A casino (also known as a gaming house, a gambling establishment, or a gaming room) is an institution for certain types of gambling. Casinos are often built near or combined with hotels, resorts, restaurants, retail shops, cruise ships, and other tourist attractions. Some casinos also host live entertainment events such as stand-up comedy, concerts, and sports. In military and non-military usage, the term may also refer to an officers’ mess.
Beneath the varnish of flashing lights, free cocktails and mindblowing games, casinos are engineered to slowly bleed patrons of their money. But for the mathematically inclined, there is a way to beat the house edge. Using advanced strategy, like counting cards in blackjack, can shift the house edge to where you have a 1-2% advantage over the casino. But the casino doesn’t like it when you do this, so be careful.
While musical shows, lighted fountains and shopping centers draw in the crowds, casinos would not exist without their main attraction: gambling. Slot machines, blackjack, roulette, craps, keno and more provide the billions of dollars in profits that casinos rake in every year.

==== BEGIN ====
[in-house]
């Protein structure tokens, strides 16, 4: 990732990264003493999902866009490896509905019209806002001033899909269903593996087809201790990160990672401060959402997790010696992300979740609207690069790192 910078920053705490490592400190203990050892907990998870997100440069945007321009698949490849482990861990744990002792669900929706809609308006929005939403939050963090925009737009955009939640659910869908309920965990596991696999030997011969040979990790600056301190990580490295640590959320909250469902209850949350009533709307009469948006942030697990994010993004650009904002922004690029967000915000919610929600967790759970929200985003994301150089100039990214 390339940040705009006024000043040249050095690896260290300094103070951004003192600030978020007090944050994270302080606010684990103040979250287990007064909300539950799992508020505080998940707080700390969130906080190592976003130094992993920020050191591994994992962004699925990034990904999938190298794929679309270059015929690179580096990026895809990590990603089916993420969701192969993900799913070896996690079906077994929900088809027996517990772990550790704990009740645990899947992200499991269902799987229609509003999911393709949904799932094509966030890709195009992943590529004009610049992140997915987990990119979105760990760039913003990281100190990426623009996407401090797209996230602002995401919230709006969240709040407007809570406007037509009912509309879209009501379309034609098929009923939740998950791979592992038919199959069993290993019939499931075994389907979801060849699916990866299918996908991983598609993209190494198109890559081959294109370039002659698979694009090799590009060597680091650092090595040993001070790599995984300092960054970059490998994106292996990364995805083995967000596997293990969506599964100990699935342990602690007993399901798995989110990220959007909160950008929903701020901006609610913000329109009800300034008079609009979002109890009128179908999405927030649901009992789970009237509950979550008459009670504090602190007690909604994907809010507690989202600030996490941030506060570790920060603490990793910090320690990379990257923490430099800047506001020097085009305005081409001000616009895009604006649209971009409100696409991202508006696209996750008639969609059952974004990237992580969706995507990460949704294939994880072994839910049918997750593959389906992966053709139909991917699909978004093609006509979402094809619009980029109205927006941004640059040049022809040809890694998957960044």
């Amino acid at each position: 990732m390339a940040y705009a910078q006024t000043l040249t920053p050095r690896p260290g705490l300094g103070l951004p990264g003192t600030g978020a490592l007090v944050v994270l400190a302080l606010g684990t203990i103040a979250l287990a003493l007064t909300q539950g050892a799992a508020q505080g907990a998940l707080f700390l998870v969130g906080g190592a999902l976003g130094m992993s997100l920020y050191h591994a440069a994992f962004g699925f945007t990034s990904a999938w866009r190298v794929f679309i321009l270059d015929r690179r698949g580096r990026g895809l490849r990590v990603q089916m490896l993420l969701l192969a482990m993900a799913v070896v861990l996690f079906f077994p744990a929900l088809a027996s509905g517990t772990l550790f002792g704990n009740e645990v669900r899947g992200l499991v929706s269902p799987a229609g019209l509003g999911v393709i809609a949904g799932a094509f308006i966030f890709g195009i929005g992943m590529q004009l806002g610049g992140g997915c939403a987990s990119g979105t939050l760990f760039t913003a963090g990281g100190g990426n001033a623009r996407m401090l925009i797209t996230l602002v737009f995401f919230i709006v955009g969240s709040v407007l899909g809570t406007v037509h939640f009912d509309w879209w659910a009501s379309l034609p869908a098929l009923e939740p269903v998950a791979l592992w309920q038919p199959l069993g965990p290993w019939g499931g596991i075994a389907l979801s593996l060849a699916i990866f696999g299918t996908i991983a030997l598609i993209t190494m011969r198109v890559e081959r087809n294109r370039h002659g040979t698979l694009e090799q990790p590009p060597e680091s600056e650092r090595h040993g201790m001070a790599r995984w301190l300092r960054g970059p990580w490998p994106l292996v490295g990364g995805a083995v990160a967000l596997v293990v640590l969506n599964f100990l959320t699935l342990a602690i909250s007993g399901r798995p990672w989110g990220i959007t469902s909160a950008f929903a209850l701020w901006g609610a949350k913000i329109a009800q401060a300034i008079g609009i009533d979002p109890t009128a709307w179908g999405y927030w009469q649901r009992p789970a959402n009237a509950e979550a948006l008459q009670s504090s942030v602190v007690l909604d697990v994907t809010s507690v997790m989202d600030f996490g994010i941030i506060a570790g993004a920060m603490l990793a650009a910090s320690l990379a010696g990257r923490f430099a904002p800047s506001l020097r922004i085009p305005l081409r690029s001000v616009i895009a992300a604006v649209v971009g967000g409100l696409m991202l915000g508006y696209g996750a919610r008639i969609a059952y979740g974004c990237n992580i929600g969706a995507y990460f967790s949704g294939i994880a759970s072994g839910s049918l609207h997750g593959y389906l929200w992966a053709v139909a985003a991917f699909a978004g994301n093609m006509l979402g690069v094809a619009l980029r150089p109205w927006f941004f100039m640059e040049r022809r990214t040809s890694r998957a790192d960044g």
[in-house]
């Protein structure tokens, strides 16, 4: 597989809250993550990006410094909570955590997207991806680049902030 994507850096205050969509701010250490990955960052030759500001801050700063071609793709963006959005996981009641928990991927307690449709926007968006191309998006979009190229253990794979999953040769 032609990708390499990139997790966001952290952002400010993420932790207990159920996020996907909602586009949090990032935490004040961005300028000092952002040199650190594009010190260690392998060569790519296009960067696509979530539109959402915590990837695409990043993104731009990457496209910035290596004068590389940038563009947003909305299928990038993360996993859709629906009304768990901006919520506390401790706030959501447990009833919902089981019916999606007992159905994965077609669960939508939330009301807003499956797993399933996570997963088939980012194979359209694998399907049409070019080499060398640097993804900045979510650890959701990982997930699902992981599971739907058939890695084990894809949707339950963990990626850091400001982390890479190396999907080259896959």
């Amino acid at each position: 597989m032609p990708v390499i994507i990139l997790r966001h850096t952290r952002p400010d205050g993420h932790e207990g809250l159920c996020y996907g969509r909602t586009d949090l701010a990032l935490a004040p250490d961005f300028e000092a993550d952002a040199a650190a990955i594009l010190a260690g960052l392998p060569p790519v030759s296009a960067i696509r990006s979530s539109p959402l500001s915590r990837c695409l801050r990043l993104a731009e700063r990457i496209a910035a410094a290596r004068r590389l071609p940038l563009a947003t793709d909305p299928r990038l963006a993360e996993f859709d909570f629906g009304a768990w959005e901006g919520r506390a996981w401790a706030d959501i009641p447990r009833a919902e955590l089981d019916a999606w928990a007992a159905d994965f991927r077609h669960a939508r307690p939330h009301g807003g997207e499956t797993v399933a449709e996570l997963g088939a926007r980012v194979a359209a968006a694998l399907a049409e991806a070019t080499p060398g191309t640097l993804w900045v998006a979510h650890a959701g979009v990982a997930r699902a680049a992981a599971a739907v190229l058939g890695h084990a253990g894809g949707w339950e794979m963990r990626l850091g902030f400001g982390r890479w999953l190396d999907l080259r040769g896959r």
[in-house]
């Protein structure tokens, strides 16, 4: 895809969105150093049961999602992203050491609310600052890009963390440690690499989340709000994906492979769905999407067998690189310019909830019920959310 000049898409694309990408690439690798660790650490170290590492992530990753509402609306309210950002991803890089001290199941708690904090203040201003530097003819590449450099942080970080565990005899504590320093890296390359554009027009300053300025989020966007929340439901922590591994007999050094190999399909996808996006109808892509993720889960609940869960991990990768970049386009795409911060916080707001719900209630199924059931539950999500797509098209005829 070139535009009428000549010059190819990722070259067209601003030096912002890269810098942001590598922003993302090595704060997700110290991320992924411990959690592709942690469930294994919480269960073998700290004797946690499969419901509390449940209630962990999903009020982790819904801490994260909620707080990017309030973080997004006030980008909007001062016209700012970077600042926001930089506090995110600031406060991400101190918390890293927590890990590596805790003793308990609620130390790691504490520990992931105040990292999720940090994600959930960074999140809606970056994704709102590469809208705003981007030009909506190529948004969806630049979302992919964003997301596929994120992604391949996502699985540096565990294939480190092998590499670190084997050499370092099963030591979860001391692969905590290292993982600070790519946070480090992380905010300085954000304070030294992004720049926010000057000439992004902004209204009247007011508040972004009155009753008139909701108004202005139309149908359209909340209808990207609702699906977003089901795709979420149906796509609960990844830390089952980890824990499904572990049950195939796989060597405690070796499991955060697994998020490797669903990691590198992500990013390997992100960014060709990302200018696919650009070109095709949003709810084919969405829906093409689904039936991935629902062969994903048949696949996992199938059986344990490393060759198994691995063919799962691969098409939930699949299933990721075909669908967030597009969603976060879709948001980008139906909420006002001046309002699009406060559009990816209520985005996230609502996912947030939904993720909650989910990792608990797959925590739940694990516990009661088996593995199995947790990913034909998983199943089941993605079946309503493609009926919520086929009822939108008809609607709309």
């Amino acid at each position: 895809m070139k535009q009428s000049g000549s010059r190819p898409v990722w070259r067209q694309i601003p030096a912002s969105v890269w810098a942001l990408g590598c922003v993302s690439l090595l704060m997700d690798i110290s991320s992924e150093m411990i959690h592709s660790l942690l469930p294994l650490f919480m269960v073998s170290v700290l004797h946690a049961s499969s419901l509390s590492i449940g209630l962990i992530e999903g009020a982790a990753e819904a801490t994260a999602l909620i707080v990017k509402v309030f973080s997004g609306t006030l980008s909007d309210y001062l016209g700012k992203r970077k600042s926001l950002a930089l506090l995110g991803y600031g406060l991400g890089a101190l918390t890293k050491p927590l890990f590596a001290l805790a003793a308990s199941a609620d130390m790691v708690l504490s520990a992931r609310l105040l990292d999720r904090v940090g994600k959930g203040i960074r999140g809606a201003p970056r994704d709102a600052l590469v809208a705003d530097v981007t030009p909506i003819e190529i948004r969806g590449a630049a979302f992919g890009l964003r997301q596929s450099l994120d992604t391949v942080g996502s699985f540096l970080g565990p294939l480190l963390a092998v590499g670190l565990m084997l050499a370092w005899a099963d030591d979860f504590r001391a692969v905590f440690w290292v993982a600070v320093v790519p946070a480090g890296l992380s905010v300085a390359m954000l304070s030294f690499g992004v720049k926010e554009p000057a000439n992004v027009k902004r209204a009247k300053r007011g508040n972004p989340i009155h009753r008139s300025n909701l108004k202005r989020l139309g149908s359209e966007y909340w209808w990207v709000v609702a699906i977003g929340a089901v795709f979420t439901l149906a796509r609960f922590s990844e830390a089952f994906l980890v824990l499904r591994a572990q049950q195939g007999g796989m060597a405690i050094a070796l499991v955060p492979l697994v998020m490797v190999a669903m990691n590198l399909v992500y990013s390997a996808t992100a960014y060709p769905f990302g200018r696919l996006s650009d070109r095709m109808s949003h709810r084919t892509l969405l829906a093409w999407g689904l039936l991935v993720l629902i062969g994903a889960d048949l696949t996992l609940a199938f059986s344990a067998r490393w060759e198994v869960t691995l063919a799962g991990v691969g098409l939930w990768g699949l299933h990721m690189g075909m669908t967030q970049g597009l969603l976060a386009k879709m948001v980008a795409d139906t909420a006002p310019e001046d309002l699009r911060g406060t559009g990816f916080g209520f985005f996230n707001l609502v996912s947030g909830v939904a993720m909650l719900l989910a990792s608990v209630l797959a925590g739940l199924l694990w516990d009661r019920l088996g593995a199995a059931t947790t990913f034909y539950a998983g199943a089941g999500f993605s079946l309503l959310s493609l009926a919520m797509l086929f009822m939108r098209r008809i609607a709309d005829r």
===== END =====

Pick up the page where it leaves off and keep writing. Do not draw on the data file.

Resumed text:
Gambling has been a popular pastime for thousands of years, and in its modern form, casinos have become a worldwide phenomenon. But how did the casino industry grow from a small clubhouse in an Italian neighborhood to a massive global entertainment business? We take a look at the history of casinos, how they work, the best games to play and more.